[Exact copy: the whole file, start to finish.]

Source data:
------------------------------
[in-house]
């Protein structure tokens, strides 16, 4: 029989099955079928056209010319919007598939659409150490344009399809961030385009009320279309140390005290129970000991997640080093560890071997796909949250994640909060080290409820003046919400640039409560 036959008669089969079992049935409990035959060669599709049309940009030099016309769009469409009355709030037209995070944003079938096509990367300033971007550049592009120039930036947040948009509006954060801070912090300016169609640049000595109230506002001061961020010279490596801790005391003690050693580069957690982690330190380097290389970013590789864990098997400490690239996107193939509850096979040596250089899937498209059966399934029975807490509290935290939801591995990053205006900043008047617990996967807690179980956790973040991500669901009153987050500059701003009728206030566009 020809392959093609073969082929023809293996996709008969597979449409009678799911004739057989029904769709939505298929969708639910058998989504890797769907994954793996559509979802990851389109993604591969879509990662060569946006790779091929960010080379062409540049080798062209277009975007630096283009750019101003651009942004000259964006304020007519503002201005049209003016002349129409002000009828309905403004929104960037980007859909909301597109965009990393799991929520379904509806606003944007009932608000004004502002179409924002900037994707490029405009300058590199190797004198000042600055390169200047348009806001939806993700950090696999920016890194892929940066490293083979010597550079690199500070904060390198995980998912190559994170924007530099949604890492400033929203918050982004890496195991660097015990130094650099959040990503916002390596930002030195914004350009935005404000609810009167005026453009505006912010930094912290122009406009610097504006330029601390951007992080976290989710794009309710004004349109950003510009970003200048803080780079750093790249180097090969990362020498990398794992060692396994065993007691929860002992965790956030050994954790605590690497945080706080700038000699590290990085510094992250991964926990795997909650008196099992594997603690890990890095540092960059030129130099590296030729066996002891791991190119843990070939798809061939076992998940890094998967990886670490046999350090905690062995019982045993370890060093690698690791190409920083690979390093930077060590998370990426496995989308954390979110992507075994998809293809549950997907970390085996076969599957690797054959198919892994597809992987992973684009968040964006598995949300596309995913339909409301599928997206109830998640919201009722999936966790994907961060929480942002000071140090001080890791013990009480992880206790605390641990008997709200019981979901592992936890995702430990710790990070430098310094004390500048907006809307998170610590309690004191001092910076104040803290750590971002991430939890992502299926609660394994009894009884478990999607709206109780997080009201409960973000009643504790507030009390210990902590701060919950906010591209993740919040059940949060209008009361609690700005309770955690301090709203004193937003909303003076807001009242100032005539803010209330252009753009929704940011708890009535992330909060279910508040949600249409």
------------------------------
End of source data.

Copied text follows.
[in-house]
């Protein structure tokens, strides 16, 4: 029989099955079928056209010319919007598939659409150490344009399809961030385009009320279309140390005290129970000991997640080093560890071997796909949250994640909060080290409820003046919400640039409560 036959008669089969079992049935409990035959060669599709049309940009030099016309769009469409009355709030037209995070944003079938096509990367300033971007550049592009120039930036947040948009509006954060801070912090300016169609640049000595109230506002001061961020010279490596801790005391003690050693580069957690982690330190380097290389970013590789864990098997400490690239996107193939509850096979040596250089899937498209059966399934029975807490509290935290939801591995990053205006900043008047617990996967807690179980956790973040991500669901009153987050500059701003009728206030566009 020809392959093609073969082929023809293996996709008969597979449409009678799911004739057989029904769709939505298929969708639910058998989504890797769907994954793996559509979802990851389109993604591969879509990662060569946006790779091929960010080379062409540049080798062209277009975007630096283009750019101003651009942004000259964006304020007519503002201005049209003016002349129409002000009828309905403004929104960037980007859909909301597109965009990393799991929520379904509806606003944007009932608000004004502002179409924002900037994707490029405009300058590199190797004198000042600055390169200047348009806001939806993700950090696999920016890194892929940066490293083979010597550079690199500070904060390198995980998912190559994170924007530099949604890492400033929203918050982004890496195991660097015990130094650099959040990503916002390596930002030195914004350009935005404000609810009167005026453009505006912010930094912290122009406009610097504006330029601390951007992080976290989710794009309710004004349109950003510009970003200048803080780079750093790249180097090969990362020498990398794992060692396994065993007691929860002992965790956030050994954790605590690497945080706080700038000699590290990085510094992250991964926990795997909650008196099992594997603690890990890095540092960059030129130099590296030729066996002891791991190119843990070939798809061939076992998940890094998967990886670490046999350090905690062995019982045993370890060093690698690791190409920083690979390093930077060590998370990426496995989308954390979110992507075994998809293809549950997907970390085996076969599957690797054959198919892994597809992987992973684009968040964006598995949300596309995913339909409301599928997206109830998640919201009722999936966790994907961060929480942002000071140090001080890791013990009480992880206790605390641990008997709200019981979901592992936890995702430990710790990070430098310094004390500048907006809307998170610590309690004191001092910076104040803290750590971002991430939890992502299926609660394994009894009884478990999607709206109780997080009201409960973000009643504790507030009390210990902590701060919950906010591209993740919040059940949060209008009361609690700005309770955690301090709203004193937003909303003076807001009242100032005539803010209330252009753009929704940011708890009535992330909060279910508040949600249409």